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The Basics of International Trade: A Classroom Experiment

  • Alberto Isgut

    ()

    (Institute for Competitiveness & Prosperity, Toronto, Ontario M5S 2V6)

  • Ganesan Ravishanker

    ()

    (ITS, Wesleyan University)

  • Tanya Rosenblat

    ()

    (Department of Economics, Wesleyan University)

We introduce a simple web-based classroom experiment in which students learn the Ricardian model of international trade. Students are assigned to countries and then make individual production, trade and consumption decisions. The analysis of experimental data introduces students to the concepts of absolute and comparative advantage, relative prices, production possibility frontier, specialization, gains from trade, utility maximization and general equilibrium. Students learn about the relationship between individual decision-making and aggregate economic activity. The associated software, Ricardian Explorer, is easy to setup and requires minimal preparation time for instructors. The game is developed as a tool to complement courses in international trade, but it can be used in introductory and intermediate microeconomics courses as well. The analysis of teaching effectiveness has demonstrated that integration of this experiment in the curriculum enhances student learning.

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File URL: http://repec.wesleyan.edu/pdf/aisgut/2005013_isgut.pdf
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Paper provided by Wesleyan University, Department of Economics in its series Wesleyan Economics Working Papers with number 2005-013.

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Length: 24 pages
Date of creation: May 2005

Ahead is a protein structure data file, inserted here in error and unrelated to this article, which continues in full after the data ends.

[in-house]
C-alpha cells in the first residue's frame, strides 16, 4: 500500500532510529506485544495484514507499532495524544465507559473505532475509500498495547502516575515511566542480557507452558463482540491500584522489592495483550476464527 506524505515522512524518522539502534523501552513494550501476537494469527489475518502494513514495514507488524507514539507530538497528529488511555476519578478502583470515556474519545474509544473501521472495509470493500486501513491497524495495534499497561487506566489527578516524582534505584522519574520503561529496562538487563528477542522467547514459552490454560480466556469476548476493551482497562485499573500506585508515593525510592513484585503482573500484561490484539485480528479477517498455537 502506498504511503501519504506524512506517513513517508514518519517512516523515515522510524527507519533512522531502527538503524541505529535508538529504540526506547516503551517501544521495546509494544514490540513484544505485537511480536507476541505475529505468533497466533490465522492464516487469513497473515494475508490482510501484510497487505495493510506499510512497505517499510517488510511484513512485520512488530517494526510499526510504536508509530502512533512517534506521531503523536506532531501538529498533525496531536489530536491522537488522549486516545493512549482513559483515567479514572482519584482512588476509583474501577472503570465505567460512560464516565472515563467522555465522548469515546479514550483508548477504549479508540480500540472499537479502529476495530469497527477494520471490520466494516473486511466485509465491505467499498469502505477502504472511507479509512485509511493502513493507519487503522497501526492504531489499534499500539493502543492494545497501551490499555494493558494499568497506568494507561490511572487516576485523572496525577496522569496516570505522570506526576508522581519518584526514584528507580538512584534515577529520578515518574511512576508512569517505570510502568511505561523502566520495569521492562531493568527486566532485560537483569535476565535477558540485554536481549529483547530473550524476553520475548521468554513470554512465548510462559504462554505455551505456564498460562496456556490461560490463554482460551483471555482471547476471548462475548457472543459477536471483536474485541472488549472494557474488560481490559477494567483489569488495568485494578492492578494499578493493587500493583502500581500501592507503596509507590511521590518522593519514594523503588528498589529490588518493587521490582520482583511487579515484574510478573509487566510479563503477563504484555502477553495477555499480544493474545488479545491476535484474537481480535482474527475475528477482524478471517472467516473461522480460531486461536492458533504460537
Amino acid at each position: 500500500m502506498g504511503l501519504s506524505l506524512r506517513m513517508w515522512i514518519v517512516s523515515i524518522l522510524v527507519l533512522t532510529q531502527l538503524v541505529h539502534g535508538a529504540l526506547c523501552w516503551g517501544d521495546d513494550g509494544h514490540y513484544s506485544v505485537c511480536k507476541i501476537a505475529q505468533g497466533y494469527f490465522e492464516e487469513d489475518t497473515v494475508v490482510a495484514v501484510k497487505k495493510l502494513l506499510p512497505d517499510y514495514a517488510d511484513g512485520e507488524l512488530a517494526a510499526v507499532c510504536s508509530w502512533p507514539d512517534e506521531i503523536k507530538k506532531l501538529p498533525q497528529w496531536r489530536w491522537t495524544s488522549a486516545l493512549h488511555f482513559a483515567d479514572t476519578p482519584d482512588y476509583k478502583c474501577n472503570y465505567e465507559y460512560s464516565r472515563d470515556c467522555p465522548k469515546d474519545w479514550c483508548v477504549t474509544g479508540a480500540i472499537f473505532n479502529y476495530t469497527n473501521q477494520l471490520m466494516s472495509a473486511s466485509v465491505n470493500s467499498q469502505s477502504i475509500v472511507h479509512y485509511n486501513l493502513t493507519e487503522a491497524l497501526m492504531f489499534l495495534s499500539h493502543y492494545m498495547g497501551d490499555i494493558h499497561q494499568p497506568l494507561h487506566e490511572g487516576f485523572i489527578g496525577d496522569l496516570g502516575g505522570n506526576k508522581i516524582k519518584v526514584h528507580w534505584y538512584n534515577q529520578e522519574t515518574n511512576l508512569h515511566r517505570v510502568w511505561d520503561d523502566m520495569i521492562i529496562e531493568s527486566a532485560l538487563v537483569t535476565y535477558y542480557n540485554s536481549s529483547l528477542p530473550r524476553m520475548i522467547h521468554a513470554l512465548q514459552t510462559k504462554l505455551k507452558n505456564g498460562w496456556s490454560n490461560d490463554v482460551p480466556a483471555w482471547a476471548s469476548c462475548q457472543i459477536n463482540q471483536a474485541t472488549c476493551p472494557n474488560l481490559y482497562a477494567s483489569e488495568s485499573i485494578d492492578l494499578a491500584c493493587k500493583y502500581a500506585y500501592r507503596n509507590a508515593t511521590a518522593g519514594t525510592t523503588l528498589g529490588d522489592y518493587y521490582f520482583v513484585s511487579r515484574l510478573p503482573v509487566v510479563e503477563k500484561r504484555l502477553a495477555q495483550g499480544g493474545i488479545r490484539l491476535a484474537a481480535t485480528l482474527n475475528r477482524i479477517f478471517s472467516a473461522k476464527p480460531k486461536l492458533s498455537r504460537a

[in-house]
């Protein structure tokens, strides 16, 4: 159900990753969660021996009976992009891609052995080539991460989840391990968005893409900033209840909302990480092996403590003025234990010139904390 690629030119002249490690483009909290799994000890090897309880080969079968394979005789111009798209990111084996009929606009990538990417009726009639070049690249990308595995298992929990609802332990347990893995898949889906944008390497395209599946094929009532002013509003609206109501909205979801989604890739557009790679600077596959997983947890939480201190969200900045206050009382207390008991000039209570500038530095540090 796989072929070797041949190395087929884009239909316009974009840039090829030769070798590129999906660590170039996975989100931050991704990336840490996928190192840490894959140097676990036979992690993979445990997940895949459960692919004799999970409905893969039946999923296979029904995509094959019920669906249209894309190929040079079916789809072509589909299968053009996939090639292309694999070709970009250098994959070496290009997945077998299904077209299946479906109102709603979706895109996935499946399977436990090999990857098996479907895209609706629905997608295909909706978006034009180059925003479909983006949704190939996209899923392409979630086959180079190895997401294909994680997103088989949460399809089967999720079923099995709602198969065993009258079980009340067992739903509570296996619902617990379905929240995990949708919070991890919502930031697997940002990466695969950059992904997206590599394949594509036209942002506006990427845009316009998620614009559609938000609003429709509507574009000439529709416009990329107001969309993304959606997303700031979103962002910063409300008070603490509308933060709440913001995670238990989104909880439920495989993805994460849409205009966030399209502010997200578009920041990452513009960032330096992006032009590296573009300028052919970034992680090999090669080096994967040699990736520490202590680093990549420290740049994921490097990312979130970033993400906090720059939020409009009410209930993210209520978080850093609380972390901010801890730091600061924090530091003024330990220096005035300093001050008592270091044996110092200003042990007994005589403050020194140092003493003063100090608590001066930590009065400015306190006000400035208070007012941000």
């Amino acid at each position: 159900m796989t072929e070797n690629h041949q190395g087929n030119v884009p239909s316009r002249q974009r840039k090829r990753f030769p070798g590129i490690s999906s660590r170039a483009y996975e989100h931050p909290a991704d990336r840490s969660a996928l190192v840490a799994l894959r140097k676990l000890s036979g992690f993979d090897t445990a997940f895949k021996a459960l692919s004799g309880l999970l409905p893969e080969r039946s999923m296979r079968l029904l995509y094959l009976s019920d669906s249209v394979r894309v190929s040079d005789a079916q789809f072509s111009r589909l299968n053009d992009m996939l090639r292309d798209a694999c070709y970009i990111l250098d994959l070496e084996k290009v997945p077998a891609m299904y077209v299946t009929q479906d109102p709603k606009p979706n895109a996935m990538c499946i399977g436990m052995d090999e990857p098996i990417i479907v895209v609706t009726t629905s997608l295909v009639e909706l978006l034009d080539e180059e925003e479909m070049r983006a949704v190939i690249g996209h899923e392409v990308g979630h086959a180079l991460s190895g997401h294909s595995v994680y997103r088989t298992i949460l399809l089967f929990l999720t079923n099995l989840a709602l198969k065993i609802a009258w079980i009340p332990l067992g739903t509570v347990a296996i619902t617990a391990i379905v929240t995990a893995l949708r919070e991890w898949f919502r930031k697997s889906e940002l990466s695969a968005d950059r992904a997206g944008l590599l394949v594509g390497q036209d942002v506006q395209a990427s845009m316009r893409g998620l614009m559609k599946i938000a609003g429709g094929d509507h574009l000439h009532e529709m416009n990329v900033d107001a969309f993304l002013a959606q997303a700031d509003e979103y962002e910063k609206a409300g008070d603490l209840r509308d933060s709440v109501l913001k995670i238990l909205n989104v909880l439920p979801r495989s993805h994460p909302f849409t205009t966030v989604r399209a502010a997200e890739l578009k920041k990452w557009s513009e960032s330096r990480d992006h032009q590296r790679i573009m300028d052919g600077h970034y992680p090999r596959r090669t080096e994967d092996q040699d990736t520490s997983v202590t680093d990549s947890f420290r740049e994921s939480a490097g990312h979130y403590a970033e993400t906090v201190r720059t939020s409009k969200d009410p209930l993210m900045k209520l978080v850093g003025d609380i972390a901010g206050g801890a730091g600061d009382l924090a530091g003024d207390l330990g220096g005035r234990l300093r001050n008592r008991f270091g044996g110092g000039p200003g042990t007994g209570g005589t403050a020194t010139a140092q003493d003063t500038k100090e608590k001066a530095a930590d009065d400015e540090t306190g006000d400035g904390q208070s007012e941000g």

Date of revision:
Handle: RePEc:wes:weswpa:2005-013
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  1. Noussair, Charles & Plott, Charles & Riezman, Raymond., . "An Experimental Investigation of the Patterns of International Trade," Working Papers 799, California Institute of Technology, Division of the Humanities and Social Sciences.
  2. Charles A. Holt, 1999. "Teaching Economics with Classroom Experiments: A Symposium," Southern Economic Journal, Southern Economic Association, vol. 65(3), pages 603-610, January.
  3. Joseph Santos, 2002. "Developing and Implementing an Internet-Based Financial System Simulation Game," The Journal of Economic Education, Taylor & Francis Journals, vol. 33(1), pages 31-40, January.
  4. Geert B. Woltjer, 2005. "Decisions and Macroeconomics: Development and Implementation of a Simulation Game," The Journal of Economic Education, Taylor & Francis Journals, vol. 36(2), pages 139-144, April.
  5. Krugman, Paul R, 1993. "What Do Undergrads Need to Know about Trade?," American Economic Review, American Economic Association, vol. 83(2), pages 23-26, May.
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